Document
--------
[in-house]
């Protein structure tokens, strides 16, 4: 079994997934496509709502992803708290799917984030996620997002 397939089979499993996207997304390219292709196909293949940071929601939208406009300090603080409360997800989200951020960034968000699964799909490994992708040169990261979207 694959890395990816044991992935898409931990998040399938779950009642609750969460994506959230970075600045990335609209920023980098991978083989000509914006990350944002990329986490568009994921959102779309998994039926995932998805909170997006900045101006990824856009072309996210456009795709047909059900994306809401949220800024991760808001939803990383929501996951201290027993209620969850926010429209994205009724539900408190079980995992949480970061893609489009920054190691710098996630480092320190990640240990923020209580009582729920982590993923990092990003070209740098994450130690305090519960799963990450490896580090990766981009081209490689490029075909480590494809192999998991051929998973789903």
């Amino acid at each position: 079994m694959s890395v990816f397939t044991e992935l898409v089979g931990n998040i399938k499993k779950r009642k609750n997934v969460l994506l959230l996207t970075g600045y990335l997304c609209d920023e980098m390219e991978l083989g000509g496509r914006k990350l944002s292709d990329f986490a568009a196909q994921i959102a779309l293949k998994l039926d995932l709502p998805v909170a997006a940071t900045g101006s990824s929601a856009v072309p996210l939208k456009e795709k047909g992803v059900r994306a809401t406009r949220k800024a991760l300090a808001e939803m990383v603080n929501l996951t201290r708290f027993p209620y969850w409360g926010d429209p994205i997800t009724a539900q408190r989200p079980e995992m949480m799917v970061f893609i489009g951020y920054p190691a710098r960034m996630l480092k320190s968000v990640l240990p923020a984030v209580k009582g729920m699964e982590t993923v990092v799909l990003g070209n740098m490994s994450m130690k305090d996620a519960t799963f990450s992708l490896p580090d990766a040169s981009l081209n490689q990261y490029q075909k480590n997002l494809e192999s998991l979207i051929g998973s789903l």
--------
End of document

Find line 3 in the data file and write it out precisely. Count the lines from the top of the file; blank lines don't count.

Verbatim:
């Amino acid at each position: 079994m694959s890395v990816f397939t044991e992935l898409v089979g931990n998040i399938k499993k779950r009642k609750n997934v969460l994506l959230l996207t970075g600045y990335l997304c609209d920023e980098m390219e991978l083989g000509g496509r914006k990350l944002s292709d990329f986490a568009a196909q994921i959102a779309l293949k998994l039926d995932l709502p998805v909170a997006a940071t900045g101006s990824s929601a856009v072309p996210l939208k456009e795709k047909g992803v059900r994306a809401t406009r949220k800024a991760l300090a808001e939803m990383v603080n929501l996951t201290r708290f027993p209620y969850w409360g926010d429209p994205i997800t009724a539900q408190r989200p079980e995992m949480m799917v970061f893609i489009g951020y920054p190691a710098r960034m996630l480092k320190s968000v990640l240990p923020a984030v209580k009582g729920m699964e982590t993923v990092v799909l990003g070209n740098m490994s994450m130690k305090d996620a519960t799963f990450s992708l490896p580090d990766a040169s981009l081209n490689q990261y490029q075909k480590n997002l494809e192999s998991l979207i051929g998973s789903l």